Histomorphological analysis of the variability of the human skeleton: forensic implications

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dc.contributor.author Cummaudo, Marco
dc.contributor.author Cappella, Annalisa
dc.contributor.author Biraghi, Miranda
dc.contributor.author Raffone, Caterina
dc.contributor.author Màrquez-Grant, Nicholas
dc.contributor.author Cattaneo, Cristina
dc.date.accessioned 2020-01-16T15:52:56Z
dc.date.available 2020-01-16T15:52:56Z
dc.date.issued 2018-01-20
dc.identifier.citation Cummaudo M, Cappella A, Biraghi M, Raffone C, Màrquez-Grant N & Cattaneo C. Histomorphological analysis of the variability of the human skeleton: forensic implications. International Journal of Legal Medicine, Volume 132, Issue 5, 2018, pp. 1-11 en_UK
dc.identifier.issn 0937-9827
dc.identifier.uri https://doi.org/10.1007/s00414-018-1781-0
dc.identifier.uri http://dspace.lib.cranfield.ac.uk/handle/1826/14934
dc.description.abstract One of the fundamental questions in forensic medicine and anthropology is whether or not a bone or bone fragment is human. Surprisingly at times for the extreme degradation of the bone (charred, old), DNA cannot be successfully performed and one must turn to other methods. Histological analysis at times can be proposed. However, the variability of a single human skeleton has never been tested. Forty-nine thin sections of long, flat, irregular and short bones were obtained from a well-preserved medieval adult human skeleton. A qualitative histomorphological analysis was performed in order to assess the presence of primary and secondary bone and the presence, absence and orientation of vascular canals. No histological sections exhibited woven or fibro-lamellar bone. Long bones showed a higher variability with an alternation within the same section of areas characterized by tightly packed secondary osteons and areas with scattered secondary osteons immersed in a lamellar matrix. Flat and irregular bones appeared to be characterized by a greater uniformity with scattered osteons in abundant interstitial lamellae. Some cases of “osteon banding” and “drifting osteons” were observed. Although Haversian bone represent the most frequent pattern, a histomorphological variability between different bones of the same individual, in different portions of the same bone, and in different parts of the same section has been observed. Therefore, the present study has highlighted the importance of extending research to whole skeletons without focusing only on single bones, in order to have a better understanding of the histological variability of both human and non-human bone. en_UK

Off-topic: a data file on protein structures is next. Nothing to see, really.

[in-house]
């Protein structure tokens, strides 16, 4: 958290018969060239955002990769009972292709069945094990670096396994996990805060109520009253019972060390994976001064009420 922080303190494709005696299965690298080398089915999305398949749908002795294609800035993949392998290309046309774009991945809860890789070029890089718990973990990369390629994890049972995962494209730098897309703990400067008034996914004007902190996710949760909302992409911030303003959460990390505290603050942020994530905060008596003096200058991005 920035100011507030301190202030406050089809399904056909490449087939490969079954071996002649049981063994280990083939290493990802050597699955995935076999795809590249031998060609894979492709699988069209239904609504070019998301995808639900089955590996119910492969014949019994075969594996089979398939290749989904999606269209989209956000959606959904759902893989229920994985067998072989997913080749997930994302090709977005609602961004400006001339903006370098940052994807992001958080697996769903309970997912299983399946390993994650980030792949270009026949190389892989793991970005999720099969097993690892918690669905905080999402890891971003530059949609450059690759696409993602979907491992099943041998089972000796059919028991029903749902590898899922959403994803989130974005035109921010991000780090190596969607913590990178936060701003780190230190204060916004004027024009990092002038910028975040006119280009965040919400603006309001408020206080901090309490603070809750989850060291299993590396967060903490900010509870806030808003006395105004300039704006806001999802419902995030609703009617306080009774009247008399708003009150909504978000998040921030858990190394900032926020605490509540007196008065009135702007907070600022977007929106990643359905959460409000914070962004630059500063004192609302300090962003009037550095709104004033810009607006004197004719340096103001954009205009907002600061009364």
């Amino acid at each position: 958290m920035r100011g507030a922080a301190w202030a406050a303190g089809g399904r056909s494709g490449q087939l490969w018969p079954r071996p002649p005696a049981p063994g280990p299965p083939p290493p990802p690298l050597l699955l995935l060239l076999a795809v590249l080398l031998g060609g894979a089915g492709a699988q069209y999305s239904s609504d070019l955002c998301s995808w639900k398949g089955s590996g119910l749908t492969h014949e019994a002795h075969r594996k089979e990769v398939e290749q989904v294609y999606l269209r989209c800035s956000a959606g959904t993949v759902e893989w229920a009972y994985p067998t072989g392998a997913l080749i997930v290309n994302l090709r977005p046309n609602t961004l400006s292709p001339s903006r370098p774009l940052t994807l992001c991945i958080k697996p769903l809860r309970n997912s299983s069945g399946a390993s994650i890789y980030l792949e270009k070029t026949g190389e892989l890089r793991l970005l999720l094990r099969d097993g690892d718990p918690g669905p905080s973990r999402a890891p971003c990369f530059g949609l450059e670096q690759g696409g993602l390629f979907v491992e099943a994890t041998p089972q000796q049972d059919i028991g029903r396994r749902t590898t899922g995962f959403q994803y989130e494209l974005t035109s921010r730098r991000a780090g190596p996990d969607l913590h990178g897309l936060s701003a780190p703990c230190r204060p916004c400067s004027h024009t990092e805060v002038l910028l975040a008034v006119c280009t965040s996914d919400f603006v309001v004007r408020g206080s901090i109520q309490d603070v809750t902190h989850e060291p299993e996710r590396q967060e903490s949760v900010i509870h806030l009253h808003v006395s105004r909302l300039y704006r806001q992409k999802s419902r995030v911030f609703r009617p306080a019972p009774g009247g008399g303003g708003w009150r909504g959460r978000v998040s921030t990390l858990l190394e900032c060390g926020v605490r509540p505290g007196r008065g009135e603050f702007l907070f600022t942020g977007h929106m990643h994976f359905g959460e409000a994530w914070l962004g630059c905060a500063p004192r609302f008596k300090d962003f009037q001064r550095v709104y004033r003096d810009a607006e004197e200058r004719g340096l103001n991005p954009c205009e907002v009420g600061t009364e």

dc.language.iso en en_UK
dc.publisher Springer Verlag en_UK
dc.rights Attribution-NonCommercial 4.0 International *
dc.rights.uri http://creativecommons.org/licenses/by-nc/4.0/ *
dc.subject Forensic anthropology en_UK
dc.subject Bone histology en_UK
dc.subject Histomorphological variability en_UK
dc.subject Human vs non-human en_UK
dc.title Histomorphological analysis of the variability of the human skeleton: forensic implications en_UK
dc.type Article en_UK


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